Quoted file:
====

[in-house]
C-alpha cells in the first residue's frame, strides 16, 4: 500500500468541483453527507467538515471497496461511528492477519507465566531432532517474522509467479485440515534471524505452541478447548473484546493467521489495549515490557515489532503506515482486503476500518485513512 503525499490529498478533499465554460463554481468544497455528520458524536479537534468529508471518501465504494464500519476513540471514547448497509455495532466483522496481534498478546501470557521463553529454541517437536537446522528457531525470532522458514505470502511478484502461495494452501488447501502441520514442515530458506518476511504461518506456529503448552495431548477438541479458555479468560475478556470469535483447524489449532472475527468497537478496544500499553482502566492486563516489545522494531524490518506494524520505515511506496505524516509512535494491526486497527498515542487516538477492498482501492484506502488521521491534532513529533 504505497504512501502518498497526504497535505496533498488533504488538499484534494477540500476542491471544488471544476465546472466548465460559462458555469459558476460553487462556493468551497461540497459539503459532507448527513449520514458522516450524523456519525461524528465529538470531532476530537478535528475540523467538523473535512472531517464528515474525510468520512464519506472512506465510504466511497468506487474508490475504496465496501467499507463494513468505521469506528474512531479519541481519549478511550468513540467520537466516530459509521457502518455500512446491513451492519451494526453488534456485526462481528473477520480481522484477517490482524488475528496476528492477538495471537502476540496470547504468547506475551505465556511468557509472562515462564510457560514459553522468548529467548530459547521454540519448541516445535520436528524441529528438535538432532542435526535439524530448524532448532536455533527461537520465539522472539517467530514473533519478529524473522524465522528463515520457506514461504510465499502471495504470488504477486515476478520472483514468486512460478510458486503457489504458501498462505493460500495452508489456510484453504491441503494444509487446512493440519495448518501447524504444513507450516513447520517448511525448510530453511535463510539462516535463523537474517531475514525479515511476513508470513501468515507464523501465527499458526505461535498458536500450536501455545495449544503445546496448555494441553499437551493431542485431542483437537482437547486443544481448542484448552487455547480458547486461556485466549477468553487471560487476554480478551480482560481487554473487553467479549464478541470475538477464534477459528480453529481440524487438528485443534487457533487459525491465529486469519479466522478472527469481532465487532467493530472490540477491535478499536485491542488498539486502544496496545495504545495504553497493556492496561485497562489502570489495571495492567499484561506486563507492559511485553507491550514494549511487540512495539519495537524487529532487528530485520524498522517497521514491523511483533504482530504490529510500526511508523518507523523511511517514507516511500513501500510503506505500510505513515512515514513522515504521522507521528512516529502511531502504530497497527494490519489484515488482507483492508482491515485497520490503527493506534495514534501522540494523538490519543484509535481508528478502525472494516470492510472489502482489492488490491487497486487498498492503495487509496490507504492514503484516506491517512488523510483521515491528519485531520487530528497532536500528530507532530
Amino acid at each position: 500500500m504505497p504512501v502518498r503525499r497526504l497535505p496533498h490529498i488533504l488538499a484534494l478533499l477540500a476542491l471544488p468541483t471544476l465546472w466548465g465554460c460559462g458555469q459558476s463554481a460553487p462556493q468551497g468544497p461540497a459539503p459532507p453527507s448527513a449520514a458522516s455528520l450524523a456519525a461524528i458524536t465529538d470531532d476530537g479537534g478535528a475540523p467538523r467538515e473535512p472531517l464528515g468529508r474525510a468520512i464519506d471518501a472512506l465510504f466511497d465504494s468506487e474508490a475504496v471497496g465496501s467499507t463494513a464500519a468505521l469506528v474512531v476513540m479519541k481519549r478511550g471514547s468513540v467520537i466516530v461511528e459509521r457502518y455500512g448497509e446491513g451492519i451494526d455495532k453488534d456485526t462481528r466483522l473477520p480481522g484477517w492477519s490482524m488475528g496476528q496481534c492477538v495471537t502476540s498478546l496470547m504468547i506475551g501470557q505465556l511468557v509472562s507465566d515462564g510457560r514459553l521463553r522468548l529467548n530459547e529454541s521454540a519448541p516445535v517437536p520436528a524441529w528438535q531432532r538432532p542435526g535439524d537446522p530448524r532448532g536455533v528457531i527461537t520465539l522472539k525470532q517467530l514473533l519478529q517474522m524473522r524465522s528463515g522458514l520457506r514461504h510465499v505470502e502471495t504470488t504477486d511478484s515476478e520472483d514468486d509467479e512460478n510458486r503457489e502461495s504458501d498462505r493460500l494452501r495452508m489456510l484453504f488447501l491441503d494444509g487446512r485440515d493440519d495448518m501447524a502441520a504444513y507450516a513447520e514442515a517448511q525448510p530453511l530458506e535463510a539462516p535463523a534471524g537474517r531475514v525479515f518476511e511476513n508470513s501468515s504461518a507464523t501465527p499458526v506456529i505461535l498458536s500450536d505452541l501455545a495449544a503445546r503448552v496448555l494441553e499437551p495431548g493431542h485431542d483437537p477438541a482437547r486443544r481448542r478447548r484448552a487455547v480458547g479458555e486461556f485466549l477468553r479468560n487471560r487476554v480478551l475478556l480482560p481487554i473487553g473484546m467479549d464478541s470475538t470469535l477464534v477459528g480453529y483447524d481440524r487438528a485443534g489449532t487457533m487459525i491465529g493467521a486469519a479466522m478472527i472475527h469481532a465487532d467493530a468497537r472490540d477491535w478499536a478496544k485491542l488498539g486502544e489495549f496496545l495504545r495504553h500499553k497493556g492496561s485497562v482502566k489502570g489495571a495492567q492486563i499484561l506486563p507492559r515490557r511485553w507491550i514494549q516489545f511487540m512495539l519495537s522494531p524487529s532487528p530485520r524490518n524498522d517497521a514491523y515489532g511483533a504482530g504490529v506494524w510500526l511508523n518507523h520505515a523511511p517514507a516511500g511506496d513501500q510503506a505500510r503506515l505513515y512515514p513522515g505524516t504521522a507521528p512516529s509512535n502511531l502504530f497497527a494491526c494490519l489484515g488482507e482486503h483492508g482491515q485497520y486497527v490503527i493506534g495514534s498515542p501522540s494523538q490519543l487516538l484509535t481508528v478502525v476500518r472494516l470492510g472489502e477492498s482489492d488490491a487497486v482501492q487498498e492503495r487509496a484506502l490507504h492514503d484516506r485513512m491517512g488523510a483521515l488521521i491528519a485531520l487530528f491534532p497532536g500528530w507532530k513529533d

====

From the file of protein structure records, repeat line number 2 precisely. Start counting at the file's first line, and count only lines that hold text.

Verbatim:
C-alpha cells in the first residue's frame, strides 16, 4: 500500500468541483453527507467538515471497496461511528492477519507465566531432532517474522509467479485440515534471524505452541478447548473484546493467521489495549515490557515489532503506515482486503476500518485513512 503525499490529498478533499465554460463554481468544497455528520458524536479537534468529508471518501465504494464500519476513540471514547448497509455495532466483522496481534498478546501470557521463553529454541517437536537446522528457531525470532522458514505470502511478484502461495494452501488447501502441520514442515530458506518476511504461518506456529503448552495431548477438541479458555479468560475478556470469535483447524489449532472475527468497537478496544500499553482502566492486563516489545522494531524490518506494524520505515511506496505524516509512535494491526486497527498515542487516538477492498482501492484506502488521521491534532513529533 504505497504512501502518498497526504497535505496533498488533504488538499484534494477540500476542491471544488471544476465546472466548465460559462458555469459558476460553487462556493468551497461540497459539503459532507448527513449520514458522516450524523456519525461524528465529538470531532476530537478535528475540523467538523473535512472531517464528515474525510468520512464519506472512506465510504466511497468506487474508490475504496465496501467499507463494513468505521469506528474512531479519541481519549478511550468513540467520537466516530459509521457502518455500512446491513451492519451494526453488534456485526462481528473477520480481522484477517490482524488475528496476528492477538495471537502476540496470547504468547506475551505465556511468557509472562515462564510457560514459553522468548529467548530459547521454540519448541516445535520436528524441529528438535538432532542435526535439524530448524532448532536455533527461537520465539522472539517467530514473533519478529524473522524465522528463515520457506514461504510465499502471495504470488504477486515476478520472483514468486512460478510458486503457489504458501498462505493460500495452508489456510484453504491441503494444509487446512493440519495448518501447524504444513507450516513447520517448511525448510530453511535463510539462516535463523537474517531475514525479515511476513508470513501468515507464523501465527499458526505461535498458536500450536501455545495449544503445546496448555494441553499437551493431542485431542483437537482437547486443544481448542484448552487455547480458547486461556485466549477468553487471560487476554480478551480482560481487554473487553467479549464478541470475538477464534477459528480453529481440524487438528485443534487457533487459525491465529486469519479466522478472527469481532465487532467493530472490540477491535478499536485491542488498539486502544496496545495504545495504553497493556492496561485497562489502570489495571495492567499484561506486563507492559511485553507491550514494549511487540512495539519495537524487529532487528530485520524498522517497521514491523511483533504482530504490529510500526511508523518507523523511511517514507516511500513501500510503506505500510505513515512515514513522515504521522507521528512516529502511531502504530497497527494490519489484515488482507483492508482491515485497520490503527493506534495514534501522540494523538490519543484509535481508528478502525472494516470492510472489502482489492488490491487497486487498498492503495487509496490507504492514503484516506491517512488523510483521515491528519485531520487530528497532536500528530507532530